Arnold--Thanks for the reply. The following might interest you. It's from a book I hope to have publiched shortly. Titled Simply Beautiful, it's a collection of nifty examples of mathematical elegance for people like me, people who are not much good at math, but love it anyway.
Best. Keep in touch.
Department of Sociology
City College City University of New York
Nim is a game that has been played, in various forms, on at least four continents for at least four centuries. Like tic tac toe, it is a challenging game until one realizes that there is a correct way to play. In the case of tic tac toe, there is a correct way for both players and, if both players make the correct moves, the game must always end in a tie.
In the case of Nim, when one player makes the correct moves, he will always win. (Whether this is the player who goes first or the player who goes second depends on the variation of nim being played.)
Where the perfect strategy for tic tac toe is discoverable by a bright child, discovery of the correct nim strategy takes a mathematical intuition of the highest order for one without mathematical experience.
Nim is often called "The Marianbad Game" because it was played, in its most familiar version and the one given here, in the movie Last Year at Marianbad. In the movie, and traditionally, matches were used, but pencil marks are far more convenient.
The correct Nim strategy is given below. Try playing a few games before looking at the correct strategy. Once you do, you can never again enjoy Nim as a challenging game. On the other hand, in learning the strategy you will experience a deep and, for the mathematically-inclined, exciting glimpse of the deep connections underlying the game.
Notice how all this nicely sums up both the gains and losses that come with modernization. The discovery of the correct strategy for Nim was a solution to a problem that had gone unsolved for centuries. At the same time, the solution meant the loss of a game that had provided pleasure and social contact for millions and had enabled thousands to make a living.
Draw the following layout with a pencil.
l l l l l l l l l l l l l l l
Two players alternate turns. On each turn a player crosses out marks on one line only. He may cross out as few or many as he wishes, but he must cross out at least one. The player who is forced to cross out the last mark loses.
Notice that position on a line does not matter. For example, if the player going first wishes to take away two marks from line three, it makes no difference whether he takes away, say, the two on the right of line three or the two on the left on line three. Thus, for ease of play it is traditional to take away marks from the right.--so this player would cross out marks indicated by x's.
l l l l l l l l l l x x 1 1 1
[You can also play with piles of pennies. The rule is each player can only take from one pile in any given move. The name of the the game comes from the word nihm, which means take in German. -- agr]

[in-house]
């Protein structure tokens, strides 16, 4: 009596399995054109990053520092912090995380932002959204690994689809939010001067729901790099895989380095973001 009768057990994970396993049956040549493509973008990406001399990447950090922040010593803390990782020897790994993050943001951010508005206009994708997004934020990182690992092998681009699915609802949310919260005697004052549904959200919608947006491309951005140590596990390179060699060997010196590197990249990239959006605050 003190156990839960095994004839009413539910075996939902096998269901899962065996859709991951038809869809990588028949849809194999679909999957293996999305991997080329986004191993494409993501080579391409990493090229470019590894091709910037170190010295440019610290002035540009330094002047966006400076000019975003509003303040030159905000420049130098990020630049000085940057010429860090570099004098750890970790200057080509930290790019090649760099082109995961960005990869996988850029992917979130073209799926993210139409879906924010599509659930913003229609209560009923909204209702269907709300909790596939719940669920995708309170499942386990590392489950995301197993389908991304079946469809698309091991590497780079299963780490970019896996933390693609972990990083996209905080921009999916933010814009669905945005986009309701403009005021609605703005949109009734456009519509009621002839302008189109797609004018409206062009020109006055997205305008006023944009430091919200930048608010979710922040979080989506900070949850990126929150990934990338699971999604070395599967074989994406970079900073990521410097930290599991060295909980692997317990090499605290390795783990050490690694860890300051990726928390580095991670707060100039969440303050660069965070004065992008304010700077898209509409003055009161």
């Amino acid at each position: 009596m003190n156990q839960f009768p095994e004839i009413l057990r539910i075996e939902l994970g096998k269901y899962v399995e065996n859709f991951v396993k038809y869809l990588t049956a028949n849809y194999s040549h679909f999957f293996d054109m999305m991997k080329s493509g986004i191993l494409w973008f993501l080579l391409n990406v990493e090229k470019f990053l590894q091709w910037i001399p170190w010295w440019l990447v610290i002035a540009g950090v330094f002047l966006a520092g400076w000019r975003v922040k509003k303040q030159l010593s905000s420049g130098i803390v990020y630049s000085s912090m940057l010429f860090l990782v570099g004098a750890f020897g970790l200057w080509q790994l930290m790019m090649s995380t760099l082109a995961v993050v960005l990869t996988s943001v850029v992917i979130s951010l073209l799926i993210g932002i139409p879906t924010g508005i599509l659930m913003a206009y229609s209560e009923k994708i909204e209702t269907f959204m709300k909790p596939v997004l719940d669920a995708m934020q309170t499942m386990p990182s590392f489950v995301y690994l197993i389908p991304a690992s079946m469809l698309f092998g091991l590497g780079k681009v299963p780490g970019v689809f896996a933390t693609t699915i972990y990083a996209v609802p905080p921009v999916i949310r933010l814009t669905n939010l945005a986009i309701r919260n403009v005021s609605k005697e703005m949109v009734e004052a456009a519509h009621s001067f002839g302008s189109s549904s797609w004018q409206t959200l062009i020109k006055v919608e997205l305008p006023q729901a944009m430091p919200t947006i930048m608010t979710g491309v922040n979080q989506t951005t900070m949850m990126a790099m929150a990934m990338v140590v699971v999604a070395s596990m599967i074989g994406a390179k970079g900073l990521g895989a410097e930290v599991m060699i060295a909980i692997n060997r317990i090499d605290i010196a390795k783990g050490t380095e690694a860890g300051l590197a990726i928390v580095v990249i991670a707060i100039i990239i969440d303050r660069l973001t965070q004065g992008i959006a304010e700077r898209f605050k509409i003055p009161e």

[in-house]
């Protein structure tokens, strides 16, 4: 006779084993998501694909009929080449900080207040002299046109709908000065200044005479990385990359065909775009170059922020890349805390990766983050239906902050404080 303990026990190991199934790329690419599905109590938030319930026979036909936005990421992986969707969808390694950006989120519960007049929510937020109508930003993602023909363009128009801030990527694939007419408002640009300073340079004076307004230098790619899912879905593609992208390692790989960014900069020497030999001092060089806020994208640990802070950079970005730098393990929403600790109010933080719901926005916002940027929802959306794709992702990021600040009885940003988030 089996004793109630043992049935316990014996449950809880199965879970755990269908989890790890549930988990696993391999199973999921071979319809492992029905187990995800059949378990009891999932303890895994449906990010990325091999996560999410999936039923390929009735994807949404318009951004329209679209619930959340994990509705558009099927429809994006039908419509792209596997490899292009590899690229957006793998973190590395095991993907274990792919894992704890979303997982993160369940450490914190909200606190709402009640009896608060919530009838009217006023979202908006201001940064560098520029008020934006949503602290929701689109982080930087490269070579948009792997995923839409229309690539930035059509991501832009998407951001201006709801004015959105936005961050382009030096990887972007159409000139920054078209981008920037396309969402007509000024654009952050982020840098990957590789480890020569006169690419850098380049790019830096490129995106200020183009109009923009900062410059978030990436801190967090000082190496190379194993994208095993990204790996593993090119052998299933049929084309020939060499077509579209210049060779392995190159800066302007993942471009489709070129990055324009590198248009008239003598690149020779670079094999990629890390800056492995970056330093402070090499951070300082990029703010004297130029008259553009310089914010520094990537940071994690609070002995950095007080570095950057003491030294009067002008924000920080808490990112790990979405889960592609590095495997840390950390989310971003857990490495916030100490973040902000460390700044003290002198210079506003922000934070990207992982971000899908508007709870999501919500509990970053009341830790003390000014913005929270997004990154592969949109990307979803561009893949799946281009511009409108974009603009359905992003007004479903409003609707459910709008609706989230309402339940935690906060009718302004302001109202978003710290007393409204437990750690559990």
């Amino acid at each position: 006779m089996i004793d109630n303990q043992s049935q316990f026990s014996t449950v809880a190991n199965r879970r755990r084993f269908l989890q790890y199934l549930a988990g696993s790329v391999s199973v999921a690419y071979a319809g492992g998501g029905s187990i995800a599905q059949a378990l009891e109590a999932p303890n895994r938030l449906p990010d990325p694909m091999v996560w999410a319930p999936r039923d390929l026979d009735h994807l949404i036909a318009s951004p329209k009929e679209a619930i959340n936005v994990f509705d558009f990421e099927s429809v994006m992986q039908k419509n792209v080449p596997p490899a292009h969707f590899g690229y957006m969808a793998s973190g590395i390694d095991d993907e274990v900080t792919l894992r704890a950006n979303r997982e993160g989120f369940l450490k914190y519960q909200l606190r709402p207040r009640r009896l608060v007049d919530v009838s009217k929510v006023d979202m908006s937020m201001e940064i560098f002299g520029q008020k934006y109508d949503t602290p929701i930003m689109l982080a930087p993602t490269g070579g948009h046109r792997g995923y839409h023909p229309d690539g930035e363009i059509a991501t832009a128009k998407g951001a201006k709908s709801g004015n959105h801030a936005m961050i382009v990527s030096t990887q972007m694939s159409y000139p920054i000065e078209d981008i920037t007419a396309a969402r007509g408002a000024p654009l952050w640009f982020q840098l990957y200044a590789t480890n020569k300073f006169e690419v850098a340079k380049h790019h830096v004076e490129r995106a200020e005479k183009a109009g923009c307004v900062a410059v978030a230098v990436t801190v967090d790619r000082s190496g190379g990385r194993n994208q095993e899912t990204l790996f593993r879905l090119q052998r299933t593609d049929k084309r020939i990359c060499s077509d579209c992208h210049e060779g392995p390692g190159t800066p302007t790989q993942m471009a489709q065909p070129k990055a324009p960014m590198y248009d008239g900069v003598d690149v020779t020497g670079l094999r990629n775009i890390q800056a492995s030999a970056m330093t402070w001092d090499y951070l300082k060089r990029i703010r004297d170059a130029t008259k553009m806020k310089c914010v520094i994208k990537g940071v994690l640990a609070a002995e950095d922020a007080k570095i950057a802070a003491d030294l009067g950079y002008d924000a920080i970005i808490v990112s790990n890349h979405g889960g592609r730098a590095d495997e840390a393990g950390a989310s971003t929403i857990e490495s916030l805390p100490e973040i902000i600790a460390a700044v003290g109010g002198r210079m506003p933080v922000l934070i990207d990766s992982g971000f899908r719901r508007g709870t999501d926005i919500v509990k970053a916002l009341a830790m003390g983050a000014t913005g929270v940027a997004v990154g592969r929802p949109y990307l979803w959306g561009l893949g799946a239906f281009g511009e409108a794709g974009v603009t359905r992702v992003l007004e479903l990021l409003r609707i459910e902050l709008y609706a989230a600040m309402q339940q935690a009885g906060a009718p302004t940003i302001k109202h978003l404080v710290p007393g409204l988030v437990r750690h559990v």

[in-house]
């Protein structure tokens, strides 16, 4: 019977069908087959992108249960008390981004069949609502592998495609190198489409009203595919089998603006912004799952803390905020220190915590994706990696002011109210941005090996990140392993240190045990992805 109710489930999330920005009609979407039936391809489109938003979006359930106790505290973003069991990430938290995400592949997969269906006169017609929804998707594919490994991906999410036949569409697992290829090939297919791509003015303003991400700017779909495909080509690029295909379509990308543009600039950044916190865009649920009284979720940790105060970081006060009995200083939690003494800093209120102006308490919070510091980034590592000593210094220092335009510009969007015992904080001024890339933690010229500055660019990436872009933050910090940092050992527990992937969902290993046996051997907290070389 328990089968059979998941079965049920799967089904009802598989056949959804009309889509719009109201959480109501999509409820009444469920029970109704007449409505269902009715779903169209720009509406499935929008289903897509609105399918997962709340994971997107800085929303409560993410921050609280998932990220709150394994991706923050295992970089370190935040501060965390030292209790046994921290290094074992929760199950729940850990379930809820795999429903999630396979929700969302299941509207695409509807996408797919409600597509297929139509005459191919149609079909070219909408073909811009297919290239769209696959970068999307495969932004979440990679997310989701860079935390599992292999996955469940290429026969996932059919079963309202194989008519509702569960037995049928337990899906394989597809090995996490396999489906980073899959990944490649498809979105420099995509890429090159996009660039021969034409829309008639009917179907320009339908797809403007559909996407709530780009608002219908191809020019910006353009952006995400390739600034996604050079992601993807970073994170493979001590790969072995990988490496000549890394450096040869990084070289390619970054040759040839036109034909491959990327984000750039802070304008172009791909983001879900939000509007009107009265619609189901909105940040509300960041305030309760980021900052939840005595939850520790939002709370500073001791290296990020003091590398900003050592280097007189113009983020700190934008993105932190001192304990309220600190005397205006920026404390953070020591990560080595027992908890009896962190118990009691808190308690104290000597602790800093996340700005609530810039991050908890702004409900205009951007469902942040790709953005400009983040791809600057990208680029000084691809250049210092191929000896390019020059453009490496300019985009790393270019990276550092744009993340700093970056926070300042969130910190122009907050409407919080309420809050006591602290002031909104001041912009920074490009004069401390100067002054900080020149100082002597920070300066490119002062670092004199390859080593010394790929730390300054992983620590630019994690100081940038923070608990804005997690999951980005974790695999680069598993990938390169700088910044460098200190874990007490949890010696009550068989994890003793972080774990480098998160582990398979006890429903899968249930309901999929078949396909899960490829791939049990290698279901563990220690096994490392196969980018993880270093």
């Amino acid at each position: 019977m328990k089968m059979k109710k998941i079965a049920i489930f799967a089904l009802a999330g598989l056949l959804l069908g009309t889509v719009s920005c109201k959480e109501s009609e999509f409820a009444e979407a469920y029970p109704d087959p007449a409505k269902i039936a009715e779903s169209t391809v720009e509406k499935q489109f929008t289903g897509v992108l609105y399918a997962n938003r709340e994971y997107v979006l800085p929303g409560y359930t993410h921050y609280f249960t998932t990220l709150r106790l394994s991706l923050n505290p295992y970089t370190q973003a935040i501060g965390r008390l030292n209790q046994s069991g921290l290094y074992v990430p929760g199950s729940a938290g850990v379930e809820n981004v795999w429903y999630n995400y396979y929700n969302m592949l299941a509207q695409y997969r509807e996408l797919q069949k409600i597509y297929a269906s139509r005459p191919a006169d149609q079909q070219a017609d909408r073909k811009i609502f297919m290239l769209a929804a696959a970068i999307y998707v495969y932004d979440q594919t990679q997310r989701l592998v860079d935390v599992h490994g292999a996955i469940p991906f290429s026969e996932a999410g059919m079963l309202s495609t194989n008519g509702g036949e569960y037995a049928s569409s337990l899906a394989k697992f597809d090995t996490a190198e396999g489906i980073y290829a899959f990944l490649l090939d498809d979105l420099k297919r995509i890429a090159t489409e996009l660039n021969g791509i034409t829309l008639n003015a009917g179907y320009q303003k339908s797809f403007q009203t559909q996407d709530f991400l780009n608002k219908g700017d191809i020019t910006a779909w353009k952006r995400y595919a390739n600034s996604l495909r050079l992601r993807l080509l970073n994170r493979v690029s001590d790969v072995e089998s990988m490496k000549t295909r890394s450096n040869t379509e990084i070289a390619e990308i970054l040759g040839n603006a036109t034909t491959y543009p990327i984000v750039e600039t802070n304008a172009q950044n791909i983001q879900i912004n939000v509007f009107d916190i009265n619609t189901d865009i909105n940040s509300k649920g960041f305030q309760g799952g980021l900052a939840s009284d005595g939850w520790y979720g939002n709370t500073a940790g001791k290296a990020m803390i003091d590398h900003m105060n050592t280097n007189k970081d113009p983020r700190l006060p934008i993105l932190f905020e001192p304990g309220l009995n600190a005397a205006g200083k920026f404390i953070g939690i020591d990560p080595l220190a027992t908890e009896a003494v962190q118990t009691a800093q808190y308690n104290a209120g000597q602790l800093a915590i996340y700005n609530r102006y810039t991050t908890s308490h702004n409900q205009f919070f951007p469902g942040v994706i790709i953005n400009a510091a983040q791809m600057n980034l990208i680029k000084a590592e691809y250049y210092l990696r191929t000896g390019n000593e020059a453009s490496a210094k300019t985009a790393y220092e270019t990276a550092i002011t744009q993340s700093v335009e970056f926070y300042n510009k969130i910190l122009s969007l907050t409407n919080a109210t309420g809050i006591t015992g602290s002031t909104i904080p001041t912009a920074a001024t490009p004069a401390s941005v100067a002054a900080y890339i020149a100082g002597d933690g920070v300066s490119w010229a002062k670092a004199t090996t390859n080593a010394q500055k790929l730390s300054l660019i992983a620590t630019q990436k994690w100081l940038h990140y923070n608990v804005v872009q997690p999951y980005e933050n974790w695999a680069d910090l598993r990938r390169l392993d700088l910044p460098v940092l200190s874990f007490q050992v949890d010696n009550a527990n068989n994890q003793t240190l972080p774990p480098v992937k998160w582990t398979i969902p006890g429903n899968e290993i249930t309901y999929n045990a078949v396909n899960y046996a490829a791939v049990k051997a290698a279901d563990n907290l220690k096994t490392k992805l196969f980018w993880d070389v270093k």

(Read preceding two pages before reading this)
The method works for all forms of NIM.
The 5-4-3-2-1 layout used in this example (the most-commonly-used layout) always results in a win for the player who goes first (assuming that he follows the strategy given).
In the case of some alternative layouts (for example 7-5-3-1), the player who goes second always wins. With such altyernative layouts, the strategy remains the same, simply be certain to let your opponent have the first move. (Nothing he can do can avoid losing.)
Here we also assume that the goal is to force your opponent to cross out the last mark (i.e., the player who crosses out the last mark loses). This is the more-commonly-used method.
If you are playing a variation in which the player who crosses out the last mark wins, simply follow the strategy given, but play to "lose".
Count the number of marks in each row and translate the number to binary:
LAYOUT COUNT DERIVATION OF CODE CODE l l l l l =5 =1x2^2+0x2+1x1 = 101 l l l l =4 =1x2^2+0x2+0x1 = 100 l l l =3 =1x2+1x1 = 11 l l =2 =1x2+0x1 = 10 l =1 =1x1 = 1
For the moment, simply think of this as a code and ignore its derivation, which you do not need to know in order to win the game. Whenever there are, say, three marks in a row, that row equals eleven. Thus, if the first player crosses out two marks from the top row, the value of the top row goes from 101 to 11.
If you forget the code, you can reconstruct it easily: Begin with 1 match or mark, which equals 1. Two matches or marks will equal the next (ten-base) number that can be made of just 0's and 1's, which is 10. Three matches or marks equals the next (ten-base) number that can be made of just 0's and 1's, which is 11. And so on, to 100 and 101.
Think of the binary numbers not as binary numbers or the count they represent, but as numbers in our ten-based system. Thus, 101 equals one hundred and one, not binary 101 or five. Now:
Always leave your opponent with a total of all even digits (not simply an even number; i.e., 210 is not a good total to leave your opponent with). However, when, at the end of a game, you find that you must leave your opponent with all remaining rows containing only one digit each, leave him with an ODD total). This will always be possible.
Assume you go first. Consider your first move. The total of a full lay-out is 223 (101+100+11+10+1). You want to leave your opponent with 222. (Any other possible total will have an odd digit.) You can cross out one mark in the top row (making 101 become 100), one mark in the middle row (making 11 become 10) or the mark in the bottom row (removing 1). You can not remove, say, one from the second row (making 100 become 1) because the total will then be 124 (which has an odd digit).
To play the game and always win, you need remember or reconstruct the code (lllll=101; llll=100; lll=11; ll=10; l=1.) To see deeply into the structure and beauty of the mathematics, study closely the derivation of the code.